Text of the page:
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DIY: Do It Yourself
Post here to share or improve your wrench turning skills! All BMW E46 DIY tips, tales, and projects discussed inside. Learn to work on your car and know the right BMW parts you will need!

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Old 12-25-2006, 01:48 PM   #1
MrCraig
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Join Date: Dec 2006
Location: Monterey, CA
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My Ride: 2003 Z4 3.0
BMW OEM Battery Question

I am trying to figure out what type of battery the OEM battery in my 2003 Z4 (E85) is. I imagine this is the same battery in the E46's. The charger I bought has a setting for gel, wet, and AGM. Unfortunately, my powers of Google have come up short.

Does anyone know what type of battery it is?

The part number on the top is 61218381738.

Thanks, any help is appreciated.

Craig
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Old 12-25-2006, 02:32 PM   #2
shortyb
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The OEM battery is a wet or "flooded" cell battery. It is sealed with vent regulation and needs no routine maintenance.

Wet refers to the cell plates being submerged in the electrolyte (acid). You can hear it sloshing around when you move the battery. These comprise most automotive batteries out there. These batteries generally need no special charging methods or equipment. Gel batteries have silica added to the electrolyte to give it a Jello like consistancy. They won't spill but have to be charged at a very slow rate. Hot weather can kill a gel-cell too since the heat can "cook" what little moisture is in the electrolyte. AGMs are "absorbed glass mat" batteries that are the best of both the others. All of the electrolyte is "absorbed" by the plates so there is no excess to spill. The electrolyte is the same as a wet cell and can be charged conventionally.

What type of charging are you looking to do? Trickle charging for winter or charging for low voltage? If trickle, make sure it charges right around 1A/hr and has circuitry to sense when to stop charging. If charging for low voltage, make sure your battery is still capable. Have it load tested to make sure. If its weak, replace it. If it keeps running down with regular driving, check your charging system. Our cars are very sensitive to voltage.
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Old 12-25-2006, 02:56 PM   #3
MrCraig
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This charge is for low voltage.

I went out of town for a month and my wife "neglected" her "drive the car once a week duties" It is totally dead right now. This has happened before. With no driving the car will run down in about 10 days to two weeks. I am thinking this is because I left it without driving for about a month or so before (I am in the military and travel frequently).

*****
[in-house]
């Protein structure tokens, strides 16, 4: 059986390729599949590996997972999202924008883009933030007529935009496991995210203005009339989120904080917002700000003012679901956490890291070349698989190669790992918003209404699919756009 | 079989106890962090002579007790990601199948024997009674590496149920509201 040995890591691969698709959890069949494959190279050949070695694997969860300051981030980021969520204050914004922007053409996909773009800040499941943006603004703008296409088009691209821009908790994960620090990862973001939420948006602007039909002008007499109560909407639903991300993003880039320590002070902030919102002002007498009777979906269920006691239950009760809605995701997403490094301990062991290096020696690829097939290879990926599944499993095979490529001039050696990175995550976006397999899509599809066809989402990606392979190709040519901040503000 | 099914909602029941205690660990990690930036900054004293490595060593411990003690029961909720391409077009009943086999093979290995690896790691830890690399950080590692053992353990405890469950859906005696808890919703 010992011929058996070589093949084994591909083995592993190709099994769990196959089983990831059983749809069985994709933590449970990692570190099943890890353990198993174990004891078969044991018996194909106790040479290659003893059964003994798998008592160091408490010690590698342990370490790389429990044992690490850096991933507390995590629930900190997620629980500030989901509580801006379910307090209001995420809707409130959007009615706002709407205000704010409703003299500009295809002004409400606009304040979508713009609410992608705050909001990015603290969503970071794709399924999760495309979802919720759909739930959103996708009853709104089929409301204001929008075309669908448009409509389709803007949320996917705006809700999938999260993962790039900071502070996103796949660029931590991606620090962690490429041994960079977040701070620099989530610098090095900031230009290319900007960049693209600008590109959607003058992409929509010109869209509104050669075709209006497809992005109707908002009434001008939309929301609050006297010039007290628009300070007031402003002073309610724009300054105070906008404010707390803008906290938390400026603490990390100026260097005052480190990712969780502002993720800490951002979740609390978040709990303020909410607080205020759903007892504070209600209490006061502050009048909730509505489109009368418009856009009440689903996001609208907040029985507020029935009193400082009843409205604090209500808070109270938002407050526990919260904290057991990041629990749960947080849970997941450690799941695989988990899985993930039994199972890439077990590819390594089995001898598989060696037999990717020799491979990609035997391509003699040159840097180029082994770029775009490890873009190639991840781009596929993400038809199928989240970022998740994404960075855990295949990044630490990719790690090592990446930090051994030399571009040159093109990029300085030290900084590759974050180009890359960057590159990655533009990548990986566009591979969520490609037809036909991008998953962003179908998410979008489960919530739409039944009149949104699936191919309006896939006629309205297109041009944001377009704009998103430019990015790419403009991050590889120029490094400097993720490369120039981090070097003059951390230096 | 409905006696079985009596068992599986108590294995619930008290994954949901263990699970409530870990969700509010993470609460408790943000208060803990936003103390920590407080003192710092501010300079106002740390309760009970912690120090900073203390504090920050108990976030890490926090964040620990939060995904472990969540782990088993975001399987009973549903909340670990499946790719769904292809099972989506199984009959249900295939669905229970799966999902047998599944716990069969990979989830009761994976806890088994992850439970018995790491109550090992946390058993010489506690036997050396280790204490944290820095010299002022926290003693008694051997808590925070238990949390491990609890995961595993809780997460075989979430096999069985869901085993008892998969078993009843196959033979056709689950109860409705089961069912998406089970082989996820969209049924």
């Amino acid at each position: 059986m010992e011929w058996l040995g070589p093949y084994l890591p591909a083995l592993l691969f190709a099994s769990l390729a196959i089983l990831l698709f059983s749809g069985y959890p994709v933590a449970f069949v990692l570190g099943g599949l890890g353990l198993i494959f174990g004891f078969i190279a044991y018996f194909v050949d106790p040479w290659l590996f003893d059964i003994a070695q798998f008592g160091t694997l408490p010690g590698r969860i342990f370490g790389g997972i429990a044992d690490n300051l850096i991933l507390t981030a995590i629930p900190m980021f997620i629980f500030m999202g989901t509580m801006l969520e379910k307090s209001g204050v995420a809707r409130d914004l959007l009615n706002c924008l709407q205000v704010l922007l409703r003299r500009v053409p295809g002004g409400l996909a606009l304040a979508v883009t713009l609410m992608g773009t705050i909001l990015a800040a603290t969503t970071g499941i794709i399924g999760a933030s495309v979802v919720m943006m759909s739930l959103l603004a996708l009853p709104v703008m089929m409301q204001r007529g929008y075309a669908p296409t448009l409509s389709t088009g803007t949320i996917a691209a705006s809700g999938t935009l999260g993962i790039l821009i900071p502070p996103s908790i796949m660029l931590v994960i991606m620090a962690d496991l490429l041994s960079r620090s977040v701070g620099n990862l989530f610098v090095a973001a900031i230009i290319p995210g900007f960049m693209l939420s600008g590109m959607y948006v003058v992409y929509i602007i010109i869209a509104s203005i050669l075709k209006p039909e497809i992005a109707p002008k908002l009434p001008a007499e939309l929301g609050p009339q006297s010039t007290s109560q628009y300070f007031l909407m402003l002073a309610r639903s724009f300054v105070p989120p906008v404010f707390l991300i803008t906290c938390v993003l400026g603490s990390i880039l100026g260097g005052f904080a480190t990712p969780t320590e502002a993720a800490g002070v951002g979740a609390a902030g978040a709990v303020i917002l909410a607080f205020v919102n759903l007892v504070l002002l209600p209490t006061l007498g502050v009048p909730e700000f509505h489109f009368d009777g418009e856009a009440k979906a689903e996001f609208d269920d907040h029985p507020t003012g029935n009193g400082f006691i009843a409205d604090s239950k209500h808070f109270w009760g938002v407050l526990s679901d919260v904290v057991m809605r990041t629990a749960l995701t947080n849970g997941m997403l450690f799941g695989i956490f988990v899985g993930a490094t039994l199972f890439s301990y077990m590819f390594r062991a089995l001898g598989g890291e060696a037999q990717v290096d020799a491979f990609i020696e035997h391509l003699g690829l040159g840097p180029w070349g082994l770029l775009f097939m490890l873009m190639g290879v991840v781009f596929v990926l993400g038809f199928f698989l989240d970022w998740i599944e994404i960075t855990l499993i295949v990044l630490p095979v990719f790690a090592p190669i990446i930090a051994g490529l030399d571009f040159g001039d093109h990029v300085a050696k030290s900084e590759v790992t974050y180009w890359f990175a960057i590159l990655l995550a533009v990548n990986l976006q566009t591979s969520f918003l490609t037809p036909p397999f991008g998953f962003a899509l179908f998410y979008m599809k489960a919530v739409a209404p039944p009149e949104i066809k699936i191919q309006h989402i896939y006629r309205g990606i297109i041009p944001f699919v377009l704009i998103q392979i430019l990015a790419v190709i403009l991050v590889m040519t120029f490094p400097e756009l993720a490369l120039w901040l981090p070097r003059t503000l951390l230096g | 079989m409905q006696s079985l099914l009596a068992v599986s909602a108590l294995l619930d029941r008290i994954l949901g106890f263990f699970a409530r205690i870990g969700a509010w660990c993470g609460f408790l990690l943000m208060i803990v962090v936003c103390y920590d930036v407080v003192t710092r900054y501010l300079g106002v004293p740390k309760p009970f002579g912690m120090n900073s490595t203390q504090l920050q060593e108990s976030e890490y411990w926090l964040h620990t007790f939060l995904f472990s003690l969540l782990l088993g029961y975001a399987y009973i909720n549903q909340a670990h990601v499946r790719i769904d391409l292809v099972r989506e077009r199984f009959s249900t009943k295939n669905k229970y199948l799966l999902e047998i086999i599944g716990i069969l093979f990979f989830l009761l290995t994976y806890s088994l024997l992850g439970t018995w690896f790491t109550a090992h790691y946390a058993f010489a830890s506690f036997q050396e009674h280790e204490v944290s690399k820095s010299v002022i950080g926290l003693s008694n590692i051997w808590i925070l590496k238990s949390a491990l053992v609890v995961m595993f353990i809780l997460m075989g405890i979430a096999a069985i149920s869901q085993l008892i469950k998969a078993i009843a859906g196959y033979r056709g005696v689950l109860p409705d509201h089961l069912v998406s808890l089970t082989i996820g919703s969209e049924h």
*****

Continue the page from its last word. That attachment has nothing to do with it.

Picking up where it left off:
I bought a Black & Decker "Fully Automatic Electronic Smart Battery Charger" it has 15/20/2 A charging rates ($60 bucks Wal-Mart).

I was planning on using its Normal Charge now. Once I leave again I will use the Auto Float Charge to supplement my wife's weekly driving, the manual transmission makes her nervous.

It also has a "recondition" function. I am not sure exactly how this differs from the equalization function. In my military background we only dealt with Normal and Equalizing charges for our submarine batteries (they are huge). I am thinking that there may be a sulfate build up on the plates from the extended inactivity before that is causing it to go totally dead in under 2 weeks (I don't know if this is normal, though). The "recondition" function is a 24 hour process that is supposed to help drive the PbSO4 back into the electrolyte. Does anyone have any experience with this?

Everything I have read says you should connect the charger to the terminals under the hood, not to the posts directly at the battery (mine is in the trunk).

Thanks, for your quick reply ShortyB!

Merry Christmas.
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Old 12-25-2006, 03:33 PM   #4
shortyb
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The B&D charger should work fine. Doesn't sound like it's a strictly bulk charger since it has a float cycle built in, this is good. The "recondition" sounds like a marketing term for equalization. Equalization for a wet cell battery should be done every month if it just sits. This charge is generally 10% higher than a bulk charge and gets the electrolyte bubbling. The bubbling prevents the electrolyte from "stratifying" which means that the solution can be stronger at the top than at the bottom. This is where sulphation starts and may be what you are experiencing the beginnings of. There is no return from this when the "white death" covers the plates, time for a new battery. But if it just starting, you may "convert" it back but don't expect it to stay away for very long. It will takes many cycles to return it to "normal" and if the battery has some age on it, don't expect it to survive.

Anyway, give it a try. Do a "recondition" cycle first and then go to float. You can keep the battery in the trunk, just make sure to keep the caps on and the vent tube is routed correctly. Its best to attach the charger clamps directly to the battery for any bulk or equalization charges but the underhood connections will be fine for a float type charge. May be more convenient for your wife too.

Thanks for the holiday greeting. Merry Christmas to you and your's. And thanks for you military service!
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